Broaden your horizon.
The transition and adoption of remote work has enabled employers to cast a wider network when looking for talent – and so should you when looking for jobs.
“Many employers are open to hiring remote workers, but often in the same time zone,” said Ms. Weitzman. “That means if you live on the East Coast, you have multiple options in New York, Boston, Philadelphia, Connecticut.” Sure, this means you’re competing with a larger pool of candidates, but it also gives you more chances to find the right match.
This can also be a good time to make a career switch. “You may want to be more flexible and think about changing fields,” said Mr. Wahlquist. “Take those skills you’ve developed and try to find something that’s even better, or more sustainable in the long run.”
In the meantime, consider getting a relevant education, especially if you’ve been unemployed. “If you’re not working, I would 100 percent recommend enrolling in training as it shows initiative and a vested interest in updating and expanding your skills,” said Ms. Weitzman.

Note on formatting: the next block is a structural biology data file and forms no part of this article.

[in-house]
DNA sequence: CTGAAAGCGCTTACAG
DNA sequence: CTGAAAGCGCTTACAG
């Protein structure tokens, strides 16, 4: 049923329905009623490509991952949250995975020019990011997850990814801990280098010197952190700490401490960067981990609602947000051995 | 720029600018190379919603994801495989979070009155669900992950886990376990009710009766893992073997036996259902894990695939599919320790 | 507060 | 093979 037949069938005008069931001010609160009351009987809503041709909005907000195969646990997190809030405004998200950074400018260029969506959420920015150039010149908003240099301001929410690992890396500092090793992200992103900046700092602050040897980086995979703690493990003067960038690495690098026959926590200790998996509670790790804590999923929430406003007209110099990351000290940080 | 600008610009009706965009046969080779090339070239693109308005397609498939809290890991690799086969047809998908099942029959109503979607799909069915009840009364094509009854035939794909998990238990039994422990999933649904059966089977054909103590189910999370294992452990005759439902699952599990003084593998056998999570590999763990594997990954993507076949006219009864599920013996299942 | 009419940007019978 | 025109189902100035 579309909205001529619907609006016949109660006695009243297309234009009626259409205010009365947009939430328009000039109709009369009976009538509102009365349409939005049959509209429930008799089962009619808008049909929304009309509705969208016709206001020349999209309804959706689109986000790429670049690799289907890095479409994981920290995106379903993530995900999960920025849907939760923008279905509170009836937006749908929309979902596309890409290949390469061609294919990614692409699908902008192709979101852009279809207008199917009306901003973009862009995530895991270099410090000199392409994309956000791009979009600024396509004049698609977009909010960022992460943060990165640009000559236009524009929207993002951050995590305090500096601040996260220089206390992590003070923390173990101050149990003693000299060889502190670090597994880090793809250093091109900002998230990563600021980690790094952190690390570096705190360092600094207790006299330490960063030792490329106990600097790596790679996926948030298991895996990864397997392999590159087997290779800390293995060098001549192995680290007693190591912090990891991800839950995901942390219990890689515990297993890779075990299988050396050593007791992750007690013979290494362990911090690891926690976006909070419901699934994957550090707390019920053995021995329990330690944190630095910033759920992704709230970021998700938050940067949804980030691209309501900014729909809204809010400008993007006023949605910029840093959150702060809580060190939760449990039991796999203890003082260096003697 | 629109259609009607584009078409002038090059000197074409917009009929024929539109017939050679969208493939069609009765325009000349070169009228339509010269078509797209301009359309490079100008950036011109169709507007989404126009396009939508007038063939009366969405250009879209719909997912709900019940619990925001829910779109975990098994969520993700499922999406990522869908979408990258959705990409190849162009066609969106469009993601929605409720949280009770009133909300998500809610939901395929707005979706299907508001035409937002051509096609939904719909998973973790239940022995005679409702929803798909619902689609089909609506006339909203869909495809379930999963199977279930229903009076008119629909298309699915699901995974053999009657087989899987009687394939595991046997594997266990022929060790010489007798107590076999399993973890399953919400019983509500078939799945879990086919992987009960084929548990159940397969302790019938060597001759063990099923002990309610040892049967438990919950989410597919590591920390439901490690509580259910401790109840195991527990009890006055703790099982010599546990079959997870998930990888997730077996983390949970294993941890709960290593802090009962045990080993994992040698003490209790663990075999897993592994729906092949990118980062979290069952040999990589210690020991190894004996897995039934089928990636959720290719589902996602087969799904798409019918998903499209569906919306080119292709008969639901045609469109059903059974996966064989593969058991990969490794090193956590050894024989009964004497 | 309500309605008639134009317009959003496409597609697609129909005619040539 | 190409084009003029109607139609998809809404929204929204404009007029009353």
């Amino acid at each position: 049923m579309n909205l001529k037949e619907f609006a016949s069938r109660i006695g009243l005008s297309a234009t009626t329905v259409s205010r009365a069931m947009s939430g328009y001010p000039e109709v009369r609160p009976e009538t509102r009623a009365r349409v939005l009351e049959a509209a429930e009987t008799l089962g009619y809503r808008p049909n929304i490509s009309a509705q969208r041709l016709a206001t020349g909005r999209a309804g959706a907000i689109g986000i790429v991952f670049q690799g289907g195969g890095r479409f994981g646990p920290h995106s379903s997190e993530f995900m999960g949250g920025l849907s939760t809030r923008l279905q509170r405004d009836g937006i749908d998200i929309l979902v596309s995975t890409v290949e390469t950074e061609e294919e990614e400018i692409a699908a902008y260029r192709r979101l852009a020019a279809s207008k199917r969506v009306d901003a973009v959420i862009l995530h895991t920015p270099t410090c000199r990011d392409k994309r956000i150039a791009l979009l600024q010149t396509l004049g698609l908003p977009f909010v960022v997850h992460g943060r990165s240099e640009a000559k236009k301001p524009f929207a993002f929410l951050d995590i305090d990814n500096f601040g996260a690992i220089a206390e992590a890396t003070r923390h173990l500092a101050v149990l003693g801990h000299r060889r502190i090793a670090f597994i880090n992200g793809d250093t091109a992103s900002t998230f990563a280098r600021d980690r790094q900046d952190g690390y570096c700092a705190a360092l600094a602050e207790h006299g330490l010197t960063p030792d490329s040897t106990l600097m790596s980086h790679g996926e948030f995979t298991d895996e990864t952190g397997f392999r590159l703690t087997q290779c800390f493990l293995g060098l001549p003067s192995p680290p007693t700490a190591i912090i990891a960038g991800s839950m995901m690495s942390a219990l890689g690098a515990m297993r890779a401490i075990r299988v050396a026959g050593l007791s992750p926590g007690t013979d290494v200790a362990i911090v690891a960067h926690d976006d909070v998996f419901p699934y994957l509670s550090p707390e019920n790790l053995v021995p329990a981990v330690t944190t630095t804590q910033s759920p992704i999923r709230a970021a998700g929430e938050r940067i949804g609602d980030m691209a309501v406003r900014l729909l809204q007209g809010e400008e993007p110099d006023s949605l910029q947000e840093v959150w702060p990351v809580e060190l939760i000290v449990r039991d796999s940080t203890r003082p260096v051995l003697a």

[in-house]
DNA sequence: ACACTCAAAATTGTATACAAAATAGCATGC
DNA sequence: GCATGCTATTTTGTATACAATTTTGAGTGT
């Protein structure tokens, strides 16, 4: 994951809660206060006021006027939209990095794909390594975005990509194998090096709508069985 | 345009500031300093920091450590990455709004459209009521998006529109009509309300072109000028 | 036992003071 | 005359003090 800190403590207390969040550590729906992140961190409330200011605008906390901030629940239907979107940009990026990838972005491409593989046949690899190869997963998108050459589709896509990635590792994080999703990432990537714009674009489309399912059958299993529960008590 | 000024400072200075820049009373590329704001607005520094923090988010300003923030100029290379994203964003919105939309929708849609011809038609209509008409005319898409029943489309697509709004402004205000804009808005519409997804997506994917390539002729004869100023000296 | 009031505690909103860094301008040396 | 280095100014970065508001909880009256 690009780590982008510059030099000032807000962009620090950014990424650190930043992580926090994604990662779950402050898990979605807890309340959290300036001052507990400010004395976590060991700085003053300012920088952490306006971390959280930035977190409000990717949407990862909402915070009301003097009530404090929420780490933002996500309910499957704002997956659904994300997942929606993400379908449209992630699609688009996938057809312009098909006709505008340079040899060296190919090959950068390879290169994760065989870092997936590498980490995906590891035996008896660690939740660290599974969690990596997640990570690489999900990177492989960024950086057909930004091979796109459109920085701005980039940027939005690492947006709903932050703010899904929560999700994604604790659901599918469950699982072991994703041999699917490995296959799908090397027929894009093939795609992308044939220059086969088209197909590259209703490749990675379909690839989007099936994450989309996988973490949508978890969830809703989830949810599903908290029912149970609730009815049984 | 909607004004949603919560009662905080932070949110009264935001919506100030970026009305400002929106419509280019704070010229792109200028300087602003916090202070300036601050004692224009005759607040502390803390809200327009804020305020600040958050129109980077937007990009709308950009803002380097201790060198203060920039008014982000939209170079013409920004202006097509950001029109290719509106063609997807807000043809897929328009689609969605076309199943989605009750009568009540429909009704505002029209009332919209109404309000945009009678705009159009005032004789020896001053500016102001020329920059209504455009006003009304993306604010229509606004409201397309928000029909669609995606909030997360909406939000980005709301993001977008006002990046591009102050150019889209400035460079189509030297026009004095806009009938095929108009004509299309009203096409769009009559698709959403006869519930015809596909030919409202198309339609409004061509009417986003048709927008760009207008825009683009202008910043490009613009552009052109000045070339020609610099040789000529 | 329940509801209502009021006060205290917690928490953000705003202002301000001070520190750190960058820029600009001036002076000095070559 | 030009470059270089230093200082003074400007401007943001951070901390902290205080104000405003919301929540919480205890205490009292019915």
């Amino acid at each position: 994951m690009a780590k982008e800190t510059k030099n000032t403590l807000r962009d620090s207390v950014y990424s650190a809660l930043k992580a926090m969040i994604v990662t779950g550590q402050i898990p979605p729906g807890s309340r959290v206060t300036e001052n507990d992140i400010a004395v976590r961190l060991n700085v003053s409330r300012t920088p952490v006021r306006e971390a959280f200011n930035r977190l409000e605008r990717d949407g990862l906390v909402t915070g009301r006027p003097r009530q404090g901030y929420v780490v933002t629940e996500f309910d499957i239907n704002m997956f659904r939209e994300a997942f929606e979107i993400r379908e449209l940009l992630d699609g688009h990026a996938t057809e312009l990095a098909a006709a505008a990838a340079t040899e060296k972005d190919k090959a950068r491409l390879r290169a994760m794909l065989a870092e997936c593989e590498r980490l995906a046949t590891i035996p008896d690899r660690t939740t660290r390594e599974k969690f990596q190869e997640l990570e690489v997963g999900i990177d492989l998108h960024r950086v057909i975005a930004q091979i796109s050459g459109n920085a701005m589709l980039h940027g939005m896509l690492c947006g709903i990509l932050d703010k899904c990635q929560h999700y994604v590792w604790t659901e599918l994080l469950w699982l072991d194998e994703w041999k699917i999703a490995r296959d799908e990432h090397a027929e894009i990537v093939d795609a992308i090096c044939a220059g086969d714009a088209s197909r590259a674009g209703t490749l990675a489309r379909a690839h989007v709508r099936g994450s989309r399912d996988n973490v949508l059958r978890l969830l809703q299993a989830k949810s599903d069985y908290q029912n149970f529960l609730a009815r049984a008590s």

Be honest about why you are unemployed.
If you haven’t had a job for a while, either due to lack of opportunities or because you were busy taking kids through Zoom school, that’s okay. “Everyone knows what has happened in the past year,” said Mr. Wahlquist. “Most people have a big free pass for a gap in their employment history during the pandemic.”
Still, you must be willing to explain – succinctly – what happened and what you’ve been doing since. “Even if your past job loss was not entirely due to Covid, most employers want to establish a transparent relationship,” he said.
And potential employers will want to check your references. Expect them to want to talk to your former supervisors from the past five years, or the past few jobs. “Take this time to get back to those people and be direct,” Mr. Wahlquist. “You can ask, ‘Are you willing to provide a reference, and are you able to give me a good reference?’” One question your former supervisor might ask is whether he or she would hire you again. “And if the answer is no, then why?”